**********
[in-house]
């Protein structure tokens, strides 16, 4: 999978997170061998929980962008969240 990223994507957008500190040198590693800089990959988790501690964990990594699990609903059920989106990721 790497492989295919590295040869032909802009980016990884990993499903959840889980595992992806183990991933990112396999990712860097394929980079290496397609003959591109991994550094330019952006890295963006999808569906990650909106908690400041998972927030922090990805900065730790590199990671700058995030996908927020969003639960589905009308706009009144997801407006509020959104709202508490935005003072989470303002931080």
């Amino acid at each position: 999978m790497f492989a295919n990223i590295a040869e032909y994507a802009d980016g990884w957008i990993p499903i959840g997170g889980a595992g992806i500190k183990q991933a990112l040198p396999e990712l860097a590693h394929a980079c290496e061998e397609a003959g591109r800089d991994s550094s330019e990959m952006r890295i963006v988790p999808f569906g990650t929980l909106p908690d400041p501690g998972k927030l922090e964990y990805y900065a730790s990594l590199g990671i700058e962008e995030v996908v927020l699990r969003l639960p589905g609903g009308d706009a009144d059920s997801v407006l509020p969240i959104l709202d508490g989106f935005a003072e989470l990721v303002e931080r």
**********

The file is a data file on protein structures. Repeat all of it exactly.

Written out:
[in-house]
């Protein structure tokens, strides 16, 4: 999978997170061998929980962008969240 990223994507957008500190040198590693800089990959988790501690964990990594699990609903059920989106990721 790497492989295919590295040869032909802009980016990884990993499903959840889980595992992806183990991933990112396999990712860097394929980079290496397609003959591109991994550094330019952006890295963006999808569906990650909106908690400041998972927030922090990805900065730790590199990671700058995030996908927020969003639960589905009308706009009144997801407006509020959104709202508490935005003072989470303002931080």
């Amino acid at each position: 999978m790497f492989a295919n990223i590295a040869e032909y994507a802009d980016g990884w957008i990993p499903i959840g997170g889980a595992g992806i500190k183990q991933a990112l040198p396999e990712l860097a590693h394929a980079c290496e061998e397609a003959g591109r800089d991994s550094s330019e990959m952006r890295i963006v988790p999808f569906g990650t929980l909106p908690d400041p501690g998972k927030l922090e964990y990805y900065a730790s990594l590199g990671i700058e962008e995030v996908v927020l699990r969003l639960p589905g609903g009308d706009a009144d059920s997801v407006l509020p969240i959104l709202d508490g989106f935005a003072e989470l990721v303002e931080r």